Matthew 9:12 says this, a great, great verse right here….
“But when Jesus heard this, He said, ‘It is not those who are healthy who need a physician, but those who are sick.”
The Pharisees make baffled accusations at the dinner that Jesus is at. They are asking Jesus’ disciples why He eats with these people, something they would never do (Matthew 9:11). Now Jesus answers them in a way that both explains His actions and exposes the Pharisees.
Healthy people don’t need a doctor, Jesus says. Sick people do. Jesus was not declaring the Pharisees to be healthy, but pointing out that they saw themselves that way. Jesus told them He was there to help people who knew they were sick. Spiritually speaking, they understood they needed help. They were open to the truth: that they needed saving.
Two important applications emerge from this statement. First, the purpose of good works and evangelism is to reach the lost (Matthew 5:11–16). Christians are not called on to barricade themselves away from anyone they see as a “sinner.” Of course, it’s important to guard friendships and associations (Psalm 1:1; 1 Corinthians 15:33). However, believers cannot live out the love of Christ while avoiding all possible contact with lost people (1 Corinthians 5:9–10). Self-labelled Christians, or churches, who turn their noses up at sinners are like doctors, or hospitals, who refuse to associate with sick people.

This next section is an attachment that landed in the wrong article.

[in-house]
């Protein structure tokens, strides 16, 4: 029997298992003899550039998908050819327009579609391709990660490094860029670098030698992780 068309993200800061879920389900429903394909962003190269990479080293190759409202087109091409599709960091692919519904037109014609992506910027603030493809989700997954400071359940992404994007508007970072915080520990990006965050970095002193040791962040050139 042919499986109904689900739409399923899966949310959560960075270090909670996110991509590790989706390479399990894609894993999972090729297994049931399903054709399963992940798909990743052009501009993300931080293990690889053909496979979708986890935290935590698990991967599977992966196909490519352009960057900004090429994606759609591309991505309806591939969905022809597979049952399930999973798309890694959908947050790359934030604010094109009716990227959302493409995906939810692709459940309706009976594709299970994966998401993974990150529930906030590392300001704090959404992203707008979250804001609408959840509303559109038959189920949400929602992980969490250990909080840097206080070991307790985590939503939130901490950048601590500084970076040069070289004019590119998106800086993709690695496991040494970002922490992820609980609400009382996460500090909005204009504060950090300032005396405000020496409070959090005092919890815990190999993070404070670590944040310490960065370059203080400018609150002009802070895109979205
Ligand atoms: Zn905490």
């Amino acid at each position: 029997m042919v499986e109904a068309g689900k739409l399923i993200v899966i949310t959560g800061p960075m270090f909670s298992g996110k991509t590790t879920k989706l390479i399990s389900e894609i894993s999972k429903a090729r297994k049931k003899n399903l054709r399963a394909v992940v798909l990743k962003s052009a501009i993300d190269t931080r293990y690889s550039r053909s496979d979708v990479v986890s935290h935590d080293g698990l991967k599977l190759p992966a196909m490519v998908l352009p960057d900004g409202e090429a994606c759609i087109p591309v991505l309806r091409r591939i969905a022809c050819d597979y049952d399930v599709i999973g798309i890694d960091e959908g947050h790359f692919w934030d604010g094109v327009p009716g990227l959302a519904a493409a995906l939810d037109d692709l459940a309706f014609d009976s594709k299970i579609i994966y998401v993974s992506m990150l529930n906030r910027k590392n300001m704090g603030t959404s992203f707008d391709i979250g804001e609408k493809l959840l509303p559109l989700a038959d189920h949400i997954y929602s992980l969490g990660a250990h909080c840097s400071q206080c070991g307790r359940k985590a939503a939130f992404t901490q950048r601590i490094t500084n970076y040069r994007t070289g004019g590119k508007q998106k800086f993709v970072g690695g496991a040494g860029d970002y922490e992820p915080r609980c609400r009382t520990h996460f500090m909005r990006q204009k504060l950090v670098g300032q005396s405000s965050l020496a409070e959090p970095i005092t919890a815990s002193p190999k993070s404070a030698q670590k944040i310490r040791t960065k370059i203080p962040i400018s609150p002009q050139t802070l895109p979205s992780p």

Second, Jesus was not condoning the wrong choices of the people He spent time with. Showing love and kindness does not require—and does not imply—endorsing everything the other person does or believes. Christ was introducing them to Himself as the only way to be forgiven and redeemed. He was showing them the true face of God, full of love and compassion for them.
Churches are beautiful places. But it’s not the building that makes the church, it’s the people. We don’t need a building in order to spread the hope and love of Jesus. We need Jesus.